I do not feel like an actor, I feel like a person of Monticchiello who works for the community and expresses herself, and I want to, and when I have to say things I do not connect to, I do not say them. For me, and for [all of] us, it is important that it is not really a theater, but something different, a free choice through which you put yourself on the stage.
At the same time, the townspeople are the spectators—remembering that the origins of the Teatro Povero wasn’t as entertainment for outsiders but as a vehicle for the people of Monticchiello to explore their own circumstances. Of course, such a singular endeavor is bound to attract others, even to such a small place as Monticchiello. Tourists come to town to see the spettacolo, which is performed in the ancient Tuscan dialect. (I studied Italian briefly years ago, and I still remember one teacher telling us what Italians consider the most beautiful form of the spoken language: la lingua Toscana in bocca Romana—the language of Tuscany in the mouth of a Roman.) The performance brings scholars, sociologists and anthropologists, theater students, laborers, vacationers, curiosity-seekers—amounting to some 4,000 spectators from Italy and abroad who venture into the town of 200 inhabitants. (I tell you, the reports of this event make me want to go check it out myself. Nearby Florence is one of my favorite cities in the world and I enjoy a nice Chianti Classico. Summer in the Tuscan hills almost makes it irresistible.)
While every play, particularly in the more recent years since the 1980s, treats a topic of current, even immediate, concern to the Monticchiellesi, the present-day issue at the center of each spettacolo is wrapped in an allegorical or metaphoric tale. In MalComune (2017’s autodramma), for instance, the allegory was the story of a young couple anxiously awaiting the birth of triplets who will raise the village’s population to the level necessary to prevent a new law intended to eliminate it from official status from taking effect. In Notte di Attesa (2016), the play dealing with surviving on the fringes, the fictional premise was a siege, with an army outside the walls, and the people inside; for Il paese che manca (2015), about the loss of town resources, the metaphor was the celebration of the 20th birthday of Gigino, the last person remaining in the village who would reach that age.
The New York Times gave a description of the 1987 spettacolo that provides a good idea what one is like. The story of Pane stregato was set in an age long ago, in the countryside of a kingdom made up of scattered farmhouses (like those of Monticchiello in times not too long past). Strange things were happening in the fields: magic breadcrumbs planted in the earth produced giant versions of crops and grains, displacing native varieties. The plot involved a witch, a young girl with strange allegorical powers, a peasant prince, and all manner of strange characters:
“Bewitched Bread,” the play that is to be performed 14 times this summer, was inspired in part by the wanderings of the Long Island garbage barge [the Mobro 4000, which sailed from Islip, New York, to Belize and back between March and October 1987 looking for a place to dump its load] as well as plans to bury poisoned refuse in the valley below the village. The Monticchiello players took their own peculiar approach to environmental issues, and like many others before found difficulties not easily resolved.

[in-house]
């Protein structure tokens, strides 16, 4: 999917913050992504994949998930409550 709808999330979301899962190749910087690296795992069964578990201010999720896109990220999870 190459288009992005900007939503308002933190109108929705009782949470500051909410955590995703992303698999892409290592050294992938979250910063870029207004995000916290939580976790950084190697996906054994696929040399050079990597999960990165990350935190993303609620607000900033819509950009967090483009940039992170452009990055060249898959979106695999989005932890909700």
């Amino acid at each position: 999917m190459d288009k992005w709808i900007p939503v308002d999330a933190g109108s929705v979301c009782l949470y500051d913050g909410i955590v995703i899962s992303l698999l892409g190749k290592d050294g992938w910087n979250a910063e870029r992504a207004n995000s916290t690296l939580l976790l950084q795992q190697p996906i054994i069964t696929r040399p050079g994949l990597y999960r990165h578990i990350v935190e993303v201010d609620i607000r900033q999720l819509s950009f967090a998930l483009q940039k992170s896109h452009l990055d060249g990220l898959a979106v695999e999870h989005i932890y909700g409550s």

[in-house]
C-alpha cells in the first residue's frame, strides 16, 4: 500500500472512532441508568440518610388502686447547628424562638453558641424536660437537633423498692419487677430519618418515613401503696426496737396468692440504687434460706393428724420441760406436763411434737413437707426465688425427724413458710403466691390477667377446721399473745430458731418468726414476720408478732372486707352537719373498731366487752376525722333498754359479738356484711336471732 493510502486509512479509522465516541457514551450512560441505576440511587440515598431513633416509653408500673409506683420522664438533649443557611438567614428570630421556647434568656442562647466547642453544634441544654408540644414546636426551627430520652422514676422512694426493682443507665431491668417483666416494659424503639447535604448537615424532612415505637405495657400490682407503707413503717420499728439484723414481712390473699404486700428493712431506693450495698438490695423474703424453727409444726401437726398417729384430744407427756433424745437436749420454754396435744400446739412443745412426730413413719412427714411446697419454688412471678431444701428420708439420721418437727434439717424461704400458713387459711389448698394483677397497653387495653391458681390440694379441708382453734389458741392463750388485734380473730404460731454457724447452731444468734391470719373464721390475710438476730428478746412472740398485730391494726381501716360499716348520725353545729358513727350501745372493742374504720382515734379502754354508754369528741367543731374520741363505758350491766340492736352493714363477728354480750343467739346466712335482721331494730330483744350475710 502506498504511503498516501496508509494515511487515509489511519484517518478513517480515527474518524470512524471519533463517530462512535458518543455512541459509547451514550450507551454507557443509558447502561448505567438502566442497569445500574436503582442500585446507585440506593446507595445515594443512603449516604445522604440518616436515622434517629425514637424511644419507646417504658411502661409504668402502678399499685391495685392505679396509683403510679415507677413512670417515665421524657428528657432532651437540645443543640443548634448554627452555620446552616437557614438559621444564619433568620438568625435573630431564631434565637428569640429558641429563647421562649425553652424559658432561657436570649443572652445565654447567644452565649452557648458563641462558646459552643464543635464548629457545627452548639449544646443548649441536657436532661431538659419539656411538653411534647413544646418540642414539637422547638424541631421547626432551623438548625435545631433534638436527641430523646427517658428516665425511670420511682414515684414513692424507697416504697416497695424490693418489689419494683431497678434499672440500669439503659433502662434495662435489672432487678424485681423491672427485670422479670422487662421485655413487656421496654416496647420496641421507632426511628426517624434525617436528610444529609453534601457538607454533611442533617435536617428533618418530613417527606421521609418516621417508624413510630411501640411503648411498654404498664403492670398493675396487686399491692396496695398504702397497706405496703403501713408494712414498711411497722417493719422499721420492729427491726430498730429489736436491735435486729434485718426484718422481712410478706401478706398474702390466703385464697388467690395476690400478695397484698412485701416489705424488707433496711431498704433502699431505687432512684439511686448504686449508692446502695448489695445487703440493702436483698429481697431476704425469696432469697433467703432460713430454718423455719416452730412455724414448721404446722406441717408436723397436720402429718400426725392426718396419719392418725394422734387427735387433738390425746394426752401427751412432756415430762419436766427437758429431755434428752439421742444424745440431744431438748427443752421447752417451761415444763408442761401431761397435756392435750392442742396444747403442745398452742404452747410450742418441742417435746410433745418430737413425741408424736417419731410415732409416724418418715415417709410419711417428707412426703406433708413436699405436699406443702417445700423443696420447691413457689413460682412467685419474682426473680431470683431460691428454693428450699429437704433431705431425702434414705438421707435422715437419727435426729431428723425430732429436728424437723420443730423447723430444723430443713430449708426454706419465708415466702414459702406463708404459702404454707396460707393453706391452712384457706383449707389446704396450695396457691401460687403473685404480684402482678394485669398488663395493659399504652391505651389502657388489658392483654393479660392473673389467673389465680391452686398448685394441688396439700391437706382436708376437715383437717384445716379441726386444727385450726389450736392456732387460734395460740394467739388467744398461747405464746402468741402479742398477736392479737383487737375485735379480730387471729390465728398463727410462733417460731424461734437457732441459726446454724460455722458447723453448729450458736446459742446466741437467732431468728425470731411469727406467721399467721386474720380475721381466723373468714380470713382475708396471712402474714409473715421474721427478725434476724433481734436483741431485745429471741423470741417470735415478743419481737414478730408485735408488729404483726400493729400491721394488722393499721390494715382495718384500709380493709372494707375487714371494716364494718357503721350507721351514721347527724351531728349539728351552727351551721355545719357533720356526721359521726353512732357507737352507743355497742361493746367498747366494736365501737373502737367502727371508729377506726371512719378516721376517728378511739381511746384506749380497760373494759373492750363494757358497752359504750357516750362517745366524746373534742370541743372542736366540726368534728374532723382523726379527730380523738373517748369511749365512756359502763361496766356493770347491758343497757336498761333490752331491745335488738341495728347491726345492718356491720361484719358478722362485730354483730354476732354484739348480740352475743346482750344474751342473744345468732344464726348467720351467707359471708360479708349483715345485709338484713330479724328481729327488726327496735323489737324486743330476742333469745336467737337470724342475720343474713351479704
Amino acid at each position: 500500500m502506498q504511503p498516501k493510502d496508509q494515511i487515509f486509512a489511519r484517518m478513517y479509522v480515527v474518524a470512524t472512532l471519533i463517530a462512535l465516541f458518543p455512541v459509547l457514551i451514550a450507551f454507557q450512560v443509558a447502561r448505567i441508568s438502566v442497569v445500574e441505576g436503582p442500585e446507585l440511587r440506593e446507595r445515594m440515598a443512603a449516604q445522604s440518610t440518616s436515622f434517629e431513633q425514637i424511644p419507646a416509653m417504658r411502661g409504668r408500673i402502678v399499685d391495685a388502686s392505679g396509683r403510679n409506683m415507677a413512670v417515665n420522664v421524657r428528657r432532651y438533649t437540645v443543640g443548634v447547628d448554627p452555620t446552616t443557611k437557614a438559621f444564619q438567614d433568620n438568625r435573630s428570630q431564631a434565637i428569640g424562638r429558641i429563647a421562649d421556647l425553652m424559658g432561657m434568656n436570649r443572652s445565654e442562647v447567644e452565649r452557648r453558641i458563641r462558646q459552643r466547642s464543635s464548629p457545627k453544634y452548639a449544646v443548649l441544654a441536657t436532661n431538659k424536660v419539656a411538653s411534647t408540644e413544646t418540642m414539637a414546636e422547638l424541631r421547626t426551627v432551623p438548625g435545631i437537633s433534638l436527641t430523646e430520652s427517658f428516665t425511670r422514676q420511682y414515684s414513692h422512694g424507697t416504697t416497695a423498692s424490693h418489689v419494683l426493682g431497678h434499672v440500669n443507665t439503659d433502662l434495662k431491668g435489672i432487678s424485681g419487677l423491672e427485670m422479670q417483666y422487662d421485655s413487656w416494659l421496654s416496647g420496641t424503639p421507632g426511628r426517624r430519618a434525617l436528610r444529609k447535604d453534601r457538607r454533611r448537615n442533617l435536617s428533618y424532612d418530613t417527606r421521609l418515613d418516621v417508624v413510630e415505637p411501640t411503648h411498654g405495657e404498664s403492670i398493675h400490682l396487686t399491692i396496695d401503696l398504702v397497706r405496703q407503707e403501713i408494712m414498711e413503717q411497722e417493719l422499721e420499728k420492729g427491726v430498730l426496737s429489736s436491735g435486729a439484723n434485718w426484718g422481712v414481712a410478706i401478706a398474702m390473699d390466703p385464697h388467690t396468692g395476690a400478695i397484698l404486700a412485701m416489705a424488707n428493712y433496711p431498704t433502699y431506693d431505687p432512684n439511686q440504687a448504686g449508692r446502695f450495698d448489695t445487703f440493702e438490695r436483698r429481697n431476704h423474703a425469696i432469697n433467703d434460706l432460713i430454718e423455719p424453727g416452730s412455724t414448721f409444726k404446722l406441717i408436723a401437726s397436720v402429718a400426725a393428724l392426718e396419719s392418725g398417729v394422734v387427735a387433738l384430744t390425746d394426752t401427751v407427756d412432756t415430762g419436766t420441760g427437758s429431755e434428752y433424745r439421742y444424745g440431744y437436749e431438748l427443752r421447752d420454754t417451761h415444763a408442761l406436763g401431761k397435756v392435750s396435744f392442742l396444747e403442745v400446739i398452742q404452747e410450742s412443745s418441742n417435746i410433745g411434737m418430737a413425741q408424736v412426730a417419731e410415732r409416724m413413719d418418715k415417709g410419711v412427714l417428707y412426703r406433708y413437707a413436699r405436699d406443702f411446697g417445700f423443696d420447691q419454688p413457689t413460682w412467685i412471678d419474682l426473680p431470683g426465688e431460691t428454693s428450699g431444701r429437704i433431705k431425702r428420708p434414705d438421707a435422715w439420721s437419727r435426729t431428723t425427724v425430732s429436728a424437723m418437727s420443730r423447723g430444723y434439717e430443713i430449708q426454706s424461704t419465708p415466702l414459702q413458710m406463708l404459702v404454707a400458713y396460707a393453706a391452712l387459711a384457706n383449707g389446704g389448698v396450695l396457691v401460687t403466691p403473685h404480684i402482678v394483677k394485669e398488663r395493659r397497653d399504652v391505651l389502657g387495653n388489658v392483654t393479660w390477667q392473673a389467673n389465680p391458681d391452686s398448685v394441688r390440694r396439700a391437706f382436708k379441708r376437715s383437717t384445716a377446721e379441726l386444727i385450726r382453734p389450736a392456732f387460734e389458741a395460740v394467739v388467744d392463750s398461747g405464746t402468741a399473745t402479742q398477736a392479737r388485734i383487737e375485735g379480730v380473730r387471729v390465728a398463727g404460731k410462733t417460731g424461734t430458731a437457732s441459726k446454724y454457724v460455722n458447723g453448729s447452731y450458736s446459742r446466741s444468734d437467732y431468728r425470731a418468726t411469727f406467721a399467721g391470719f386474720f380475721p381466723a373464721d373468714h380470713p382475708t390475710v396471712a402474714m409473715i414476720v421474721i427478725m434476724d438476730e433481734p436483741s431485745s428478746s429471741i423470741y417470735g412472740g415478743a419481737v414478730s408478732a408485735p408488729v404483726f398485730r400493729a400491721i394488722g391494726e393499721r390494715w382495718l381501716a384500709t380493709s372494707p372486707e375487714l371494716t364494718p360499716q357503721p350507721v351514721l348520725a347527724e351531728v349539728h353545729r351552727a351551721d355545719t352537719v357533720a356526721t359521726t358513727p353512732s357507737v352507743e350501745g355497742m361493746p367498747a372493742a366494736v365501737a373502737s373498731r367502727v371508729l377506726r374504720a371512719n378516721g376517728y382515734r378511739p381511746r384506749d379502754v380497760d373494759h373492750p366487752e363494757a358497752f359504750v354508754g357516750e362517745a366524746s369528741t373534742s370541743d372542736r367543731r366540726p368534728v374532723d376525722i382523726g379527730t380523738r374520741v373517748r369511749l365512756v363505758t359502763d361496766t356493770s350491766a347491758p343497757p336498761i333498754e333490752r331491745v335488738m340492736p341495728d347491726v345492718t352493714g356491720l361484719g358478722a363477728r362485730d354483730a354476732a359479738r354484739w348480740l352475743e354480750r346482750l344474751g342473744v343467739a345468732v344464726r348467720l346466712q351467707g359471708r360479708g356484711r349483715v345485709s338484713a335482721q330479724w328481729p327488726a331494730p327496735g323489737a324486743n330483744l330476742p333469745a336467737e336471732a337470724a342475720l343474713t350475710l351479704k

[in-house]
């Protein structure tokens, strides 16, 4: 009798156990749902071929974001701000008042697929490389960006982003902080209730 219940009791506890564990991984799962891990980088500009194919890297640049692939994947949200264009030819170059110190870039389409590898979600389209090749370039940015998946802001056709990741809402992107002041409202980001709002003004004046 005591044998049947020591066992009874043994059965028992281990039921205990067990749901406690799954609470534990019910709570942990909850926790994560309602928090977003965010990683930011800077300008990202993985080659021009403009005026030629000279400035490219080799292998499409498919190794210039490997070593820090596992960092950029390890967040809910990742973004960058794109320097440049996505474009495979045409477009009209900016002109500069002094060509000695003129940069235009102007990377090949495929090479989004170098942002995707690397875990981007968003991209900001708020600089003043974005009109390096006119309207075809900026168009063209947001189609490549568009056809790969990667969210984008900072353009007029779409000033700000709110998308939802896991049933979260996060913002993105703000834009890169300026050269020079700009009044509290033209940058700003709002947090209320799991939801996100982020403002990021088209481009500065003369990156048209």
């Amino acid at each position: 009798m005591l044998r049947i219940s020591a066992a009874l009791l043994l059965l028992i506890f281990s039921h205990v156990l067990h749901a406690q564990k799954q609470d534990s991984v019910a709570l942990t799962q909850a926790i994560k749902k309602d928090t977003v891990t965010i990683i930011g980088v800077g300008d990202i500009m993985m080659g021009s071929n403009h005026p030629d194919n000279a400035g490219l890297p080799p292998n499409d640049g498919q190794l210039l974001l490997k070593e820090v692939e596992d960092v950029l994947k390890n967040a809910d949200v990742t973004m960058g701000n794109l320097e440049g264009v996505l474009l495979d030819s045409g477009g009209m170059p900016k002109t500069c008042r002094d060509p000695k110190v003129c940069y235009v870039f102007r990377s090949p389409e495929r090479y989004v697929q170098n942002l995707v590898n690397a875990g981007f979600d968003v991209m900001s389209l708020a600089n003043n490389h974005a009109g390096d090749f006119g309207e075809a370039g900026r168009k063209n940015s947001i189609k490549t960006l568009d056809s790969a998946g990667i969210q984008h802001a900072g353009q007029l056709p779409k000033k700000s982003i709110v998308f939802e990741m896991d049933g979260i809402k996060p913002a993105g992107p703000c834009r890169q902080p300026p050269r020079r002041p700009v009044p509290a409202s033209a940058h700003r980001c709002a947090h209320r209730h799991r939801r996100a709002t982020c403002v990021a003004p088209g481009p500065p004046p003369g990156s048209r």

. . . .
“We were having a hard time deciding what this year’s play should be about until we heard about the dumping plan, and then it was easy,” [Andrea Cresti] said.
As 10 or 20 people were gathered in the crypt of the 13th-century church last winter to discuss this year’s play, word arrived that Monticchiello’s valley of pastures and grain fields was being considered as site for the burial of toxic industrial wastes by the Tuscan regional government.
“We decided to use the play to defend ourselves,” said Mr. Cresti, “but without simply turning it into a protest. We talked about it until spring, and by then we knew we did not want to be like all those places turning away that famous boat full of garbage. It is too comfortable to simply say, ‘Not here.’”
By April the Monticchiello players had hit on a formula, an allegorical fable about peasants who go to a witch for help in learning why their land is bearing strange fruit. Then a king and queen have a hard time determining whether the creature responsible for changing the land is a benefactor or a villain. The allegories are clear. The resolution is forthrightly ambiguous.
“The play focuses on the moral ambivalence of man’s relationship to the environment,” said Mr. Cresti . . ., who teaches business administration in a nearby town. “It describes our schizophrenia when we feel that pollution is bad but cannot condemn the causes of pollution, automobiles and factories.”
. . . .
By law the Tuscan regional government was supposed to produce a plan in 1986 for the disposal of toxic wastes, 114,000 tons a year. A one-year extension was granted on the deadline because almost every spot in this blessed region can, like Monticchiello, claim special dispensations for reasons of natural or man-made beauty. A final decision is expected in winter, when the Monticchiello players will again be debating ways to express their ambiguities.